Regardless of how you feel about the death penalty, can there be any more heinous crime than one spouse who kills another?  And for money? 

Marshall was in debt up to his eyeballs and was getting his jollies with another woman.  His solution to his problems was to load his lovely wife up with life insurance and then have her knocked off.  He could then collect the life insurance money, pay off his debts and continue banging his skanky mistress without the pesky interference of his wife.  So Marshall hires a hit man, pulls off at a rest stop after a trip to Atlantic City because he suspects one of his tires is going flat and tells the cops that while checking this annoying tire, gets hit on the head and is knocked unconscious.  When he comes to, his wallet is empty and he finds his wife dead in the car from two gunshots to her back.  Uh-huh.  What amazing luck that a robber chooses an abandoned rest stop to wait for a victim and Rob just happens to have a few thousand in his wallet. 

Thank goodness the New Jersey cops called bullshit on this sorry story from the beginning.  Never mind that the supposedly flat tire had a jagged cut in it, likely from a switchblade and clearly intentional.  Never mind that a supposed thief just happened to be waiting at a deserted rest stop for someone to show up, which Marshall conveniently did.  Never mind that the same thief popped Marshall in the head and left him alive - - Marshall, the bigger threat - - and then killed his wife.  Those facts were bad enough but, like Jeffrey MacDonald more than a decade before him, Marshall sunk himself.  He was more grief stricken over not being able to see his mistress in the days and weeks following the crime than his wife's death and was rushing to collect the insurance money like a Kardashian runs to the media. 

Marshall tried to get early release due to health issues in 2012 but that request was roundly rejected.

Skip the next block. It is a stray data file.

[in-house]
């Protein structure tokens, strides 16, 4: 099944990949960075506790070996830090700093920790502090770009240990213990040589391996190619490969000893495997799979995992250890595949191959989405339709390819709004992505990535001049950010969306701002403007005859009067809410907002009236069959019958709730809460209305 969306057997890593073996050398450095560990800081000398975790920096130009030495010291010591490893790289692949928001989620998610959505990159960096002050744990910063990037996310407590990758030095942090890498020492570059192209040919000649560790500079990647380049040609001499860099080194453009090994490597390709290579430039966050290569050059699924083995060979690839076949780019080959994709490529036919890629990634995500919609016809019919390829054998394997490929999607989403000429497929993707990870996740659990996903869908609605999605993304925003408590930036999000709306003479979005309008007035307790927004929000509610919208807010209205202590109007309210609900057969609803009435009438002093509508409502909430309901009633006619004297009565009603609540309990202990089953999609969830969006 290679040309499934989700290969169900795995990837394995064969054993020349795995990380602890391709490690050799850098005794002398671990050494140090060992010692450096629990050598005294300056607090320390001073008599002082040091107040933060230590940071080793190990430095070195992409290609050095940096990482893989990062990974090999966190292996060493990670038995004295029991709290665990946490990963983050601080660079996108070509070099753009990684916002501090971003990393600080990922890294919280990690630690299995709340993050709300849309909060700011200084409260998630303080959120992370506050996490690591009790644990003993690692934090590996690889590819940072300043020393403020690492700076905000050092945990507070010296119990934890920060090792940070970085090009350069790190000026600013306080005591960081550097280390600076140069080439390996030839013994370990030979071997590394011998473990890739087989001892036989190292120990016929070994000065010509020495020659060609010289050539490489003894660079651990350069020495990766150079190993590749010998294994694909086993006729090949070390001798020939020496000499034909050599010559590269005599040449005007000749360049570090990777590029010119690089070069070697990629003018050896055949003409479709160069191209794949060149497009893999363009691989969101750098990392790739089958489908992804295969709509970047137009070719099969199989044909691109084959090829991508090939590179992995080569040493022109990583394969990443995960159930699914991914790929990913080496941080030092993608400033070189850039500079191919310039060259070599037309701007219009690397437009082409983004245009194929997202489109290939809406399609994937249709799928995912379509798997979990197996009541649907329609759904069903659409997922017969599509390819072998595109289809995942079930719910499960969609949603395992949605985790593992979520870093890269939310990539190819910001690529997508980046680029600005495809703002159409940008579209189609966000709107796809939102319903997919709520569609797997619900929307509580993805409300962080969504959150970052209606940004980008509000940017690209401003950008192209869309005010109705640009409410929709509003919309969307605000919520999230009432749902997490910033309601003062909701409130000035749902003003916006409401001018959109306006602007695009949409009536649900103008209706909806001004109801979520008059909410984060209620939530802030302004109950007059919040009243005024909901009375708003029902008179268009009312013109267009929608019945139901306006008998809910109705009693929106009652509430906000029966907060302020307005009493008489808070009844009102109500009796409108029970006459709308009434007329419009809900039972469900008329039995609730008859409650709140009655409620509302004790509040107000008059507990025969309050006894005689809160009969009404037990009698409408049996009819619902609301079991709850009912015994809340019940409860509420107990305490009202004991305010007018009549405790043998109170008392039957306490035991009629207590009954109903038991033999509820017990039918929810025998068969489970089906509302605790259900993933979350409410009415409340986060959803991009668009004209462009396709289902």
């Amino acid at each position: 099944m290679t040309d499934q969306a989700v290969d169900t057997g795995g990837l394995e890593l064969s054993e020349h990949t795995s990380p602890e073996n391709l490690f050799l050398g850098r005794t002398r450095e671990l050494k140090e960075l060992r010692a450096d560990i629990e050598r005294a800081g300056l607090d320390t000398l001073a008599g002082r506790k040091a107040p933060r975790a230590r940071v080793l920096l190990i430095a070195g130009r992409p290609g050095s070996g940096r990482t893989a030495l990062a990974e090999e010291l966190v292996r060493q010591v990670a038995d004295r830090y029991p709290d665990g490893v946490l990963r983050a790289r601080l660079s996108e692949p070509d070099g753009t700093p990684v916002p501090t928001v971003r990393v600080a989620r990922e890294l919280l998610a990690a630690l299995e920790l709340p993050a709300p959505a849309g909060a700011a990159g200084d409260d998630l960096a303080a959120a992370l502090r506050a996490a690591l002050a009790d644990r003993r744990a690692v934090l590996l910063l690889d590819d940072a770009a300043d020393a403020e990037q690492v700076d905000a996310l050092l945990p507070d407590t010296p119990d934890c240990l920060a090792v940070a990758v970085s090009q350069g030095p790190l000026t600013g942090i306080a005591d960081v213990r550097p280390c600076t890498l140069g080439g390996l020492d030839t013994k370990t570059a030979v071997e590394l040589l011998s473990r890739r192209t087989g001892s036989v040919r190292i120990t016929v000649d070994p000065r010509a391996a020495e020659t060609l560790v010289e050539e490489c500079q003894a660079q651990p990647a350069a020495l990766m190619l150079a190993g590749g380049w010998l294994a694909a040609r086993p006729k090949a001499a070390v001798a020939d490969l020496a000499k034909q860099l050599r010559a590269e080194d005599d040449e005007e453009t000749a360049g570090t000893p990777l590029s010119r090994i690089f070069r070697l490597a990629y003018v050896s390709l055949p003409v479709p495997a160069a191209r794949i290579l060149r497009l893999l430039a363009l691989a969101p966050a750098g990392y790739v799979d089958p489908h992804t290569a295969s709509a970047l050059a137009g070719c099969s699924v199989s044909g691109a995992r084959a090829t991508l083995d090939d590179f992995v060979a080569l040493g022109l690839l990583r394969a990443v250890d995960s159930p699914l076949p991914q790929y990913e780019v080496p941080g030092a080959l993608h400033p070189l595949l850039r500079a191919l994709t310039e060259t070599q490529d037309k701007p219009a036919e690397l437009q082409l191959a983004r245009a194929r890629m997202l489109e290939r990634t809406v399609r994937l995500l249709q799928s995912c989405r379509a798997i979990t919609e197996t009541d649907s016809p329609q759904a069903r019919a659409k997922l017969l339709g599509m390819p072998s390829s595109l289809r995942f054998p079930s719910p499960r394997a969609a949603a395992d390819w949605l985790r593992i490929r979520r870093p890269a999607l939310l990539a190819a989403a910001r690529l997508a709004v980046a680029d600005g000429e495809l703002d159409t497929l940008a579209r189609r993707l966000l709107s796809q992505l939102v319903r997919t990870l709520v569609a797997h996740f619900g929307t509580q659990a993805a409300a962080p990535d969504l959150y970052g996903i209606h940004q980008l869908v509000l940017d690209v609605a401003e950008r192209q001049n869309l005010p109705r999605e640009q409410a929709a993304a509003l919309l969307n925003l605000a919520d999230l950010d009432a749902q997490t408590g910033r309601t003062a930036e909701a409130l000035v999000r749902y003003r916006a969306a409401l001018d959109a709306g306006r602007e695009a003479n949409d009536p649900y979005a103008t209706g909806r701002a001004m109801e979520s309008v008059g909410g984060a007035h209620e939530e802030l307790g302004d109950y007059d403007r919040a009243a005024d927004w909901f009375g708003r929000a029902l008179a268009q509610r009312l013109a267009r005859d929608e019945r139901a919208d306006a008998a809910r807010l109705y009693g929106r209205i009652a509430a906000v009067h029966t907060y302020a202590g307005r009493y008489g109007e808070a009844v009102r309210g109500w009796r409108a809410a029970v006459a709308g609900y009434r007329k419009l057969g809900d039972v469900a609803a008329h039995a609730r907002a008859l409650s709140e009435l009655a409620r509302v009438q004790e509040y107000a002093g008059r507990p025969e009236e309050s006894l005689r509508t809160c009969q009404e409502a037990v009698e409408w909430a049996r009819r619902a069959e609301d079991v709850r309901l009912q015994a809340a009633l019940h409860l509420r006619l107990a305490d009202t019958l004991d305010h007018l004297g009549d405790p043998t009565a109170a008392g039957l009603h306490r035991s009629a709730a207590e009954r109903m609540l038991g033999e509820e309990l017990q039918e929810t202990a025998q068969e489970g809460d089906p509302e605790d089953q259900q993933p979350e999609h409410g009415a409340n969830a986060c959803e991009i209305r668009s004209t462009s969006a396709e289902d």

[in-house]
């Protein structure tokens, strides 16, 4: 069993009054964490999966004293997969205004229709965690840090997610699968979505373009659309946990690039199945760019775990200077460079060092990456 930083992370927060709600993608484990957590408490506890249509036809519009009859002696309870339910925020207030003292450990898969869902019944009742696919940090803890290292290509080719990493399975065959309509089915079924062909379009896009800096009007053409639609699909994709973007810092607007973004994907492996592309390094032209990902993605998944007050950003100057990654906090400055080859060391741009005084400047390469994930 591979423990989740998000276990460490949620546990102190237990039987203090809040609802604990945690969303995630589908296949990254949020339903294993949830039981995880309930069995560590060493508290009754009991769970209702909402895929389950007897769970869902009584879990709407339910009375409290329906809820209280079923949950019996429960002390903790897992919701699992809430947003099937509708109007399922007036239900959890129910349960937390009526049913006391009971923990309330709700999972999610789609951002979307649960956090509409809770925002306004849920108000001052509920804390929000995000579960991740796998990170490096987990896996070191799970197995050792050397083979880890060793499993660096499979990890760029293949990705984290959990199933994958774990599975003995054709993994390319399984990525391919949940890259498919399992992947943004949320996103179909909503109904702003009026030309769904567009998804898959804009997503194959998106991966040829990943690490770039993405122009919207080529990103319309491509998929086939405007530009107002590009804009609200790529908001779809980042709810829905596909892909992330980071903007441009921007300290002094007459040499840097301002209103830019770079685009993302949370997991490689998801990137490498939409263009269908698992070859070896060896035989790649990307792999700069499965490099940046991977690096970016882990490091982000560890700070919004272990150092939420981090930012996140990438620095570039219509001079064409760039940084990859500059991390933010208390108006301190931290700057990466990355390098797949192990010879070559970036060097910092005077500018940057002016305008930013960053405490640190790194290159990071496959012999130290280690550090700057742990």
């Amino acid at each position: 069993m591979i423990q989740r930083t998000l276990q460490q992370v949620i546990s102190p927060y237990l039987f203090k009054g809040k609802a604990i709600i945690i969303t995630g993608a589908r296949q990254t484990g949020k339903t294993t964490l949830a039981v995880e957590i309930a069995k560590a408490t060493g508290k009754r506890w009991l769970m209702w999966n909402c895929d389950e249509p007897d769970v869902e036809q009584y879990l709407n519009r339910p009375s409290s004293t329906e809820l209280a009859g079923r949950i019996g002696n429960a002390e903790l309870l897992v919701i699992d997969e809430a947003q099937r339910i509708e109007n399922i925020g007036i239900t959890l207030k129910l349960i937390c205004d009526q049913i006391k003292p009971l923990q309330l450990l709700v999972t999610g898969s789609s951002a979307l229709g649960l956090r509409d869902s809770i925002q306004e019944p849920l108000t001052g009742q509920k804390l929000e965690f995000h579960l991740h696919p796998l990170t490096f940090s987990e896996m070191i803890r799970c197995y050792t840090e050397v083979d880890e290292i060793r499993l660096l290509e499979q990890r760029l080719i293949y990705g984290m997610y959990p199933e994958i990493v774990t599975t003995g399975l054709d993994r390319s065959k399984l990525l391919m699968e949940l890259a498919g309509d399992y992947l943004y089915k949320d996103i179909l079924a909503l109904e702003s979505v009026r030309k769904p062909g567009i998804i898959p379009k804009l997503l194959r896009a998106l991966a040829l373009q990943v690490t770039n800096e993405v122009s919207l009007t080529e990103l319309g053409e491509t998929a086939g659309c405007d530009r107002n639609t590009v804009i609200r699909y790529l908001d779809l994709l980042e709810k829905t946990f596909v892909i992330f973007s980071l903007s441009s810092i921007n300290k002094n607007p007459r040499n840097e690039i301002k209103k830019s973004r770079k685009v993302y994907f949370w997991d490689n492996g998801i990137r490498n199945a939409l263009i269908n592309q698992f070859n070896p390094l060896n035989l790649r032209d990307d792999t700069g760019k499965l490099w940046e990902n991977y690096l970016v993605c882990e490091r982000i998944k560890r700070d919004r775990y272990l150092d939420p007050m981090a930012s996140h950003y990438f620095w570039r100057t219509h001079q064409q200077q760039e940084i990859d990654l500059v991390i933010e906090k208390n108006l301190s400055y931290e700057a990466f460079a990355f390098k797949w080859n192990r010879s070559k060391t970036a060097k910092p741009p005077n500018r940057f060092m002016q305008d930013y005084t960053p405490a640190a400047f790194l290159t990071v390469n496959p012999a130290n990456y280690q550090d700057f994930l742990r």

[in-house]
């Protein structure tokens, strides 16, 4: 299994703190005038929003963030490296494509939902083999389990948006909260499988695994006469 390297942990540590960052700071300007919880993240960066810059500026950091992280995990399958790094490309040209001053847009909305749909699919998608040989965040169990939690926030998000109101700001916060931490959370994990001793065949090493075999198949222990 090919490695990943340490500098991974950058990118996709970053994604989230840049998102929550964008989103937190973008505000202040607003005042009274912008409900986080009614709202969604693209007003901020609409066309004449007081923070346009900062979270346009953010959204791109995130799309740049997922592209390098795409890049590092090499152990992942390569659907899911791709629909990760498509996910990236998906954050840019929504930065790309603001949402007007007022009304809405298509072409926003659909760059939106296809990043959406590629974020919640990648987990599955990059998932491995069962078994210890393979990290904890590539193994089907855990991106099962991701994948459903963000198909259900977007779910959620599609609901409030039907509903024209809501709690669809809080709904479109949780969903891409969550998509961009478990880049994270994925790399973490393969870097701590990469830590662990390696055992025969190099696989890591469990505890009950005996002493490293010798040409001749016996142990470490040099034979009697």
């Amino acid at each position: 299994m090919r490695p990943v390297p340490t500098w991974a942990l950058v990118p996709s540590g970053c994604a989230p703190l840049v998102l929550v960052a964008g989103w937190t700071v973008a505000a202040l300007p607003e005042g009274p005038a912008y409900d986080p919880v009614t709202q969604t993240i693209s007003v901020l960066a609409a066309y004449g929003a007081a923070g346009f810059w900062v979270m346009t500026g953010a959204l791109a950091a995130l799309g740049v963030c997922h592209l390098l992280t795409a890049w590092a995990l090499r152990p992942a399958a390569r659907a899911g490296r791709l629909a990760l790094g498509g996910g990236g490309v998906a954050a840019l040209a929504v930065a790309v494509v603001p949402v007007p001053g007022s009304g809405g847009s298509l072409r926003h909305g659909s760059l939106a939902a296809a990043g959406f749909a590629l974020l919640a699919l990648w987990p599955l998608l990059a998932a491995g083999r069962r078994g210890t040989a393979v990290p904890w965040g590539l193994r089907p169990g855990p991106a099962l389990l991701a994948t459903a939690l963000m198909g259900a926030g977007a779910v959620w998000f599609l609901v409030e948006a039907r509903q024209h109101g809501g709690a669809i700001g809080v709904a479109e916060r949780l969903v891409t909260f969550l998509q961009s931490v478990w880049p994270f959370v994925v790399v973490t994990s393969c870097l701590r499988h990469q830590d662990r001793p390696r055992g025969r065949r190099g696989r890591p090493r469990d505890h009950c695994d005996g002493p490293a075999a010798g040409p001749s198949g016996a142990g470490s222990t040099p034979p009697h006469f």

Marshall and Maria had three sons.  The two eldest sons spoke last month against their father's potential release, asking the court to defend their mother and her memory and keep him locked up.  The youngest son has supported his father from the beginning and begged the court to allow his father to come home and be part of his family, that's he's needed. 

I feel terrible for the Marshall boys (now men.)  They were robbed of their mother, especially the youngest who was only 13 or so when she was killed.  Maria missed out on seeing her boys married and have families of their own and the enjoyments of being a grandmother.   

After all these years, Marshall continues to manipulate his youngest son into believing his innocence.  This, despite the fact that alleged trigger man (who was never convicted) admitted in the last few years that he was indeed the one who killed Maria Marshall. 

I think the only way Rob Marshall should leave prison is in a body bag or a box.  He's a POS who put a dollar sign on his wife's head and hatched a lame murder-for-hire scheme to collect a payout . . . even going so far as to tell the killer that he didn't want anything to mar his wife's beauty when she was killed.   And he can spare me all the whining about not being part of his sons' lives.  If he cared about them at all, he never would have done anything to take their mother from them.